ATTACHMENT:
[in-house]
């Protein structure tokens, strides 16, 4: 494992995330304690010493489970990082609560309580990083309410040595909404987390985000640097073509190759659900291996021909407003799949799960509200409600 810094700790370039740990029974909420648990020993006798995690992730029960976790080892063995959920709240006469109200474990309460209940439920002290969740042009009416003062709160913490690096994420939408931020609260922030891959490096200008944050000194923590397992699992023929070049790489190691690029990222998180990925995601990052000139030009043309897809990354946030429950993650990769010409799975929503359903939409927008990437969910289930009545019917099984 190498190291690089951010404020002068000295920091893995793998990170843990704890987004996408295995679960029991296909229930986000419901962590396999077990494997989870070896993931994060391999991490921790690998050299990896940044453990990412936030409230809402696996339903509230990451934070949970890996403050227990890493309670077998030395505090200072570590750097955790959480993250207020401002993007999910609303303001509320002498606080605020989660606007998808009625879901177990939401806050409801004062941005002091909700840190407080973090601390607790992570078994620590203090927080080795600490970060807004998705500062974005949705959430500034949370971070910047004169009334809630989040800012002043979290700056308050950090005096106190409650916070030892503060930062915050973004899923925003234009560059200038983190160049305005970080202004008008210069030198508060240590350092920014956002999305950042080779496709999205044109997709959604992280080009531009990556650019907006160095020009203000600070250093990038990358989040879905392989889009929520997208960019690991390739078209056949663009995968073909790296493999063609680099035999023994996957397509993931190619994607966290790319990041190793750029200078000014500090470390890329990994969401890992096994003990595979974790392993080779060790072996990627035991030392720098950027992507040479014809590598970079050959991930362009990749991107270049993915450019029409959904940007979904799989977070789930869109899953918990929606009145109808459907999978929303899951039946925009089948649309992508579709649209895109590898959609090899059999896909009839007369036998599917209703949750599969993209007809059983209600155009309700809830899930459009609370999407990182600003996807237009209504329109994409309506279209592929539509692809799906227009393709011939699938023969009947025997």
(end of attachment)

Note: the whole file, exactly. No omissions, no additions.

[in-house]
């Protein structure tokens, strides 16, 4: 494992995330304690010493489970990082609560309580990083309410040595909404987390985000640097073509190759659900291996021909407003799949799960509200409600 810094700790370039740990029974909420648990020993006798995690992730029960976790080892063995959920709240006469109200474990309460209940439920002290969740042009009416003062709160913490690096994420939408931020609260922030891959490096200008944050000194923590397992699992023929070049790489190691690029990222998180990925995601990052000139030009043309897809990354946030429950993650990769010409799975929503359903939409927008990437969910289930009545019917099984 190498190291690089951010404020002068000295920091893995793998990170843990704890987004996408295995679960029991296909229930986000419901962590396999077990494997989870070896993931994060391999991490921790690998050299990896940044453990990412936030409230809402696996339903509230990451934070949970890996403050227990890493309670077998030395505090200072570590750097955790959480993250207020401002993007999910609303303001509320002498606080605020989660606007998808009625879901177990939401806050409801004062941005002091909700840190407080973090601390607790992570078994620590203090927080080795600490970060807004998705500062974005949705959430500034949370971070910047004169009334809630989040800012002043979290700056308050950090005096106190409650916070030892503060930062915050973004899923925003234009560059200038983190160049305005970080202004008008210069030198508060240590350092920014956002999305950042080779496709999205044109997709959604992280080009531009990556650019907006160095020009203000600070250093990038990358989040879905392989889009929520997208960019690991390739078209056949663009995968073909790296493999063609680099035999023994996957397509993931190619994607966290790319990041190793750029200078000014500090470390890329990994969401890992096994003990595979974790392993080779060790072996990627035991030392720098950027992507040479014809590598970079050959991930362009990749991107270049993915450019029409959904940007979904799989977070789930869109899953918990929606009145109808459907999978929303899951039946925009089948649309992508579709649209895109590898959609090899059999896909009839007369036998599917209703949750599969993209007809059983209600155009309700809830899930459009609370999407990182600003996807237009209504329109994409309506279209592929539509692809799906227009393709011939699938023969009947025997």